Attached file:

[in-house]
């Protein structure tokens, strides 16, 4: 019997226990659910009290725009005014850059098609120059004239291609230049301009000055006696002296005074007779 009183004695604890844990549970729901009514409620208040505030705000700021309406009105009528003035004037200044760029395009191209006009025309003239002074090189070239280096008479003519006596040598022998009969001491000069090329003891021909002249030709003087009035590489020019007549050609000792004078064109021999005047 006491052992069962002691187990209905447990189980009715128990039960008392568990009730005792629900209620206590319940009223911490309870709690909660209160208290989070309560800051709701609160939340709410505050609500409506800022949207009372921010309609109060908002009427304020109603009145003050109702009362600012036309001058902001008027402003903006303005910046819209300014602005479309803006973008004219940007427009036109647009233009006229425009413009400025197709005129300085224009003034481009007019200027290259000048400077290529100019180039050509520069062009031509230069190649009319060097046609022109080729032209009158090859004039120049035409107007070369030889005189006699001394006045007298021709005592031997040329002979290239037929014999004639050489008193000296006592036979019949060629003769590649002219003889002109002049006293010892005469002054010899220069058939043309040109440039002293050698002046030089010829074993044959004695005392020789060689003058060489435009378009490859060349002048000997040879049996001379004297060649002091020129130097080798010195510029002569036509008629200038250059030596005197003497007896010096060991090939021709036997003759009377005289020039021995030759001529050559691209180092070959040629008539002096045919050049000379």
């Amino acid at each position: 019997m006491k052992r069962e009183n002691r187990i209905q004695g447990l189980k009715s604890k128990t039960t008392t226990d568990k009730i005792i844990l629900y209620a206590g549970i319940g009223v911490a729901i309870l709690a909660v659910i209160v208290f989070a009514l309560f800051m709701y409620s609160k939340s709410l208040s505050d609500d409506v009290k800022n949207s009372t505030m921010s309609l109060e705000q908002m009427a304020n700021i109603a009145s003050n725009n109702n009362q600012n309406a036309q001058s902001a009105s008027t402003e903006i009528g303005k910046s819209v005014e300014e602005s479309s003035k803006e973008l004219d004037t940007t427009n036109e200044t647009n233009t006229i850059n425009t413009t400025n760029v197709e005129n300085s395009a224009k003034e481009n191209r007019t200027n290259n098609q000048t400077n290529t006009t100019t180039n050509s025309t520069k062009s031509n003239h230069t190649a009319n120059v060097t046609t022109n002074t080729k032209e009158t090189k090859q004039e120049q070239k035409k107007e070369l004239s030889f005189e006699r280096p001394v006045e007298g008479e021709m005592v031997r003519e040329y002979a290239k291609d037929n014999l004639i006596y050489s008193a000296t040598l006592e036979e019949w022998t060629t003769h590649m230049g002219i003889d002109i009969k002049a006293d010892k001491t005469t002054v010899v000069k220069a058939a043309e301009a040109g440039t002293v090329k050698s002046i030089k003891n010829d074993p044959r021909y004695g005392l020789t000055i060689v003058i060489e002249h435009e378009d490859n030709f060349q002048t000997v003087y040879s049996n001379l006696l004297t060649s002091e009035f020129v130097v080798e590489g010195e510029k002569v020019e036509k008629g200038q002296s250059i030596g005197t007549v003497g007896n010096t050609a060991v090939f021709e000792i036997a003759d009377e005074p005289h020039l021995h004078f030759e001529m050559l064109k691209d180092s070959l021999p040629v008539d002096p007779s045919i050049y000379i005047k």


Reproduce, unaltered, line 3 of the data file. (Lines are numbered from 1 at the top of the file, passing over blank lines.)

């Amino acid at each position: 019997m006491k052992r069962e009183n002691r187990i209905q004695g447990l189980k009715s604890k128990t039960t008392t226990d568990k009730i005792i844990l629900y209620a206590g549970i319940g009223v911490a729901i309870l709690a909660v659910i209160v208290f989070a009514l309560f800051m709701y409620s609160k939340s709410l208040s505050d609500d409506v009290k800022n949207s009372t505030m921010s309609l109060e705000q908002m009427a304020n700021i109603a009145s003050n725009n109702n009362q600012n309406a036309q001058s902001a009105s008027t402003e903006i009528g303005k910046s819209v005014e300014e602005s479309s003035k803006e973008l004219d004037t940007t427009n036109e200044t647009n233009t006229i850059n425009t413009t400025n760029v197709e005129n300085s395009a224009k003034e481009n191209r007019t200027n290259n098609q000048t400077n290529t006009t100019t180039n050509s025309t520069k062009s031509n003239h230069t190649a009319n120059v060097t046609t022109n002074t080729k032209e009158t090189k090859q004039e120049q070239k035409k107007e070369l004239s030889f005189e006699r280096p001394v006045e007298g008479e021709m005592v031997r003519e040329y002979a290239k291609d037929n014999l004639i006596y050489s008193a000296t040598l006592e036979e019949w022998t060629t003769h590649m230049g002219i003889d002109i009969k002049a006293d010892k001491t005469t002054v010899v000069k220069a058939a043309e301009a040109g440039t002293v090329k050698s002046i030089k003891n010829d074993p044959r021909y004695g005392l020789t000055i060689v003058i060489e002249h435009e378009d490859n030709f060349q002048t000997v003087y040879s049996n001379l006696l004297t060649s002091e009035f020129v130097v080798e590489g010195e510029k002569v020019e036509k008629g200038q002296s250059i030596g005197t007549v003497g007896n010096t050609a060991v090939f021709e000792i036997a003759d009377e005074p005289h020039l021995h004078f030759e001529m050559l064109k691209d180092s070959l021999p040629v008539d002096p007779s045919i050049y000379i005047k």